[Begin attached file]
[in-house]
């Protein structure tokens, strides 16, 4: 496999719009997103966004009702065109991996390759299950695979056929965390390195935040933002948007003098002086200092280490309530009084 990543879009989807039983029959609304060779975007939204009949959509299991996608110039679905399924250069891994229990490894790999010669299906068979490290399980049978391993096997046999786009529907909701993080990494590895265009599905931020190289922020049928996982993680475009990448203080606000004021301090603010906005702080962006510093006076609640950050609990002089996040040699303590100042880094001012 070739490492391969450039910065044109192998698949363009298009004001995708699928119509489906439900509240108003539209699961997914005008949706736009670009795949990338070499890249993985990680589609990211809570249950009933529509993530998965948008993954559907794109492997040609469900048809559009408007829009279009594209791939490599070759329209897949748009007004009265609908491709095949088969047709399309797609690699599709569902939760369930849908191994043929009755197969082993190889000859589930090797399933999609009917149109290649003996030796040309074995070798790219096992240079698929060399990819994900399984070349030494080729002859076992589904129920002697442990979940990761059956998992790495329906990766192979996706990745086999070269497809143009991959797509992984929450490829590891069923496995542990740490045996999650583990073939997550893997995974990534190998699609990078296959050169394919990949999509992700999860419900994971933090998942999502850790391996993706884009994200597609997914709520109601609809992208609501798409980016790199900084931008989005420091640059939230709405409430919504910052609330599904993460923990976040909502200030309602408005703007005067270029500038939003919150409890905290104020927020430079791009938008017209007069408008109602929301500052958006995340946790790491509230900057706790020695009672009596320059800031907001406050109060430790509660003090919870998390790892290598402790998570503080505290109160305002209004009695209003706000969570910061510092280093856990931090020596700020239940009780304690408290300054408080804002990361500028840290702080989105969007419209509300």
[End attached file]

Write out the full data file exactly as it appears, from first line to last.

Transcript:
[in-house]
């Protein structure tokens, strides 16, 4: 496999719009997103966004009702065109991996390759299950695979056929965390390195935040933002948007003098002086200092280490309530009084 990543879009989807039983029959609304060779975007939204009949959509299991996608110039679905399924250069891994229990490894790999010669299906068979490290399980049978391993096997046999786009529907909701993080990494590895265009599905931020190289922020049928996982993680475009990448203080606000004021301090603010906005702080962006510093006076609640950050609990002089996040040699303590100042880094001012 070739490492391969450039910065044109192998698949363009298009004001995708699928119509489906439900509240108003539209699961997914005008949706736009670009795949990338070499890249993985990680589609990211809570249950009933529509993530998965948008993954559907794109492997040609469900048809559009408007829009279009594209791939490599070759329209897949748009007004009265609908491709095949088969047709399309797609690699599709569902939760369930849908191994043929009755197969082993190889000859589930090797399933999609009917149109290649003996030796040309074995070798790219096992240079698929060399990819994900399984070349030494080729002859076992589904129920002697442990979940990761059956998992790495329906990766192979996706990745086999070269497809143009991959797509992984929450490829590891069923496995542990740490045996999650583990073939997550893997995974990534190998699609990078296959050169394919990949999509992700999860419900994971933090998942999502850790391996993706884009994200597609997914709520109601609809992208609501798409980016790199900084931008989005420091640059939230709405409430919504910052609330599904993460923990976040909502200030309602408005703007005067270029500038939003919150409890905290104020927020430079791009938008017209007069408008109602929301500052958006995340946790790491509230900057706790020695009672009596320059800031907001406050109060430790509660003090919870998390790892290598402790998570503080505290109160305002209004009695209003706000969570910061510092280093856990931090020596700020239940009780304690408290300054408080804002990361500028840290702080989105969007419209509300």